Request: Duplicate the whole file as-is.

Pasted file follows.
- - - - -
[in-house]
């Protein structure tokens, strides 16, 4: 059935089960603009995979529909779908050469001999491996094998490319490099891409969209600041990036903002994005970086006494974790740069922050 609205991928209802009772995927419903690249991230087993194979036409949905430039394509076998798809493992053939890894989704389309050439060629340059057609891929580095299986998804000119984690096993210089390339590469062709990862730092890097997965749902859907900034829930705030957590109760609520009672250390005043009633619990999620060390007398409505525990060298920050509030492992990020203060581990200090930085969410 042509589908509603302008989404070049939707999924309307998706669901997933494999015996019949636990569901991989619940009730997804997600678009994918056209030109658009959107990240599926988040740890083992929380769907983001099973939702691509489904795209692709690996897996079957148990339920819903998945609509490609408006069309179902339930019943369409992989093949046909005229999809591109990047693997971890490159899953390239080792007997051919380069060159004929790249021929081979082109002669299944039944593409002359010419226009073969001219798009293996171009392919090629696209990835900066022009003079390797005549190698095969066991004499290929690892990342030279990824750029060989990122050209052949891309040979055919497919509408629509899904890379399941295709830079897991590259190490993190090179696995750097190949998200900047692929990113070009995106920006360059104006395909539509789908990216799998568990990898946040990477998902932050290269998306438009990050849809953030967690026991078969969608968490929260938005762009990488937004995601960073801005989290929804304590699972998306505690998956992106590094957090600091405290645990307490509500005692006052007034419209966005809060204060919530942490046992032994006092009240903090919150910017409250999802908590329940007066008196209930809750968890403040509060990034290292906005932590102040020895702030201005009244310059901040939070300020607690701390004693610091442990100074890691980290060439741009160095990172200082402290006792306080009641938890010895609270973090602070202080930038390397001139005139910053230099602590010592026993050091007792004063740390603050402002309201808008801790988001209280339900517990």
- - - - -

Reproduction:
[in-house]
């Protein structure tokens, strides 16, 4: 059935089960603009995979529909779908050469001999491996094998490319490099891409969209600041990036903002994005970086006494974790740069922050 609205991928209802009772995927419903690249991230087993194979036409949905430039394509076998798809493992053939890894989704389309050439060629340059057609891929580095299986998804000119984690096993210089390339590469062709990862730092890097997965749902859907900034829930705030957590109760609520009672250390005043009633619990999620060390007398409505525990060298920050509030492992990020203060581990200090930085969410 042509589908509603302008989404070049939707999924309307998706669901997933494999015996019949636990569901991989619940009730997804997600678009994918056209030109658009959107990240599926988040740890083992929380769907983001099973939702691509489904795209692709690996897996079957148990339920819903998945609509490609408006069309179902339930019943369409992989093949046909005229999809591109990047693997971890490159899953390239080792007997051919380069060159004929790249021929081979082109002669299944039944593409002359010419226009073969001219798009293996171009392919090629696209990835900066022009003079390797005549190698095969066991004499290929690892990342030279990824750029060989990122050209052949891309040979055919497919509408629509899904890379399941295709830079897991590259190490993190090179696995750097190949998200900047692929990113070009995106920006360059104006395909539509789908990216799998568990990898946040990477998902932050290269998306438009990050849809953030967690026991078969969608968490929260938005762009990488937004995601960073801005989290929804304590699972998306505690998956992106590094957090600091405290645990307490509500005692006052007034419209966005809060204060919530942490046992032994006092009240903090919150910017409250999802908590329940007066008196209930809750968890403040509060990034290292906005932590102040020895702030201005009244310059901040939070300020607690701390004693610091442990100074890691980290060439741009160095990172200082402290006792306080009641938890010895609270973090602070202080930038390397001139005139910053230099602590010592026993050091007792004063740390603050402002309201808008801790988001209280339900517990």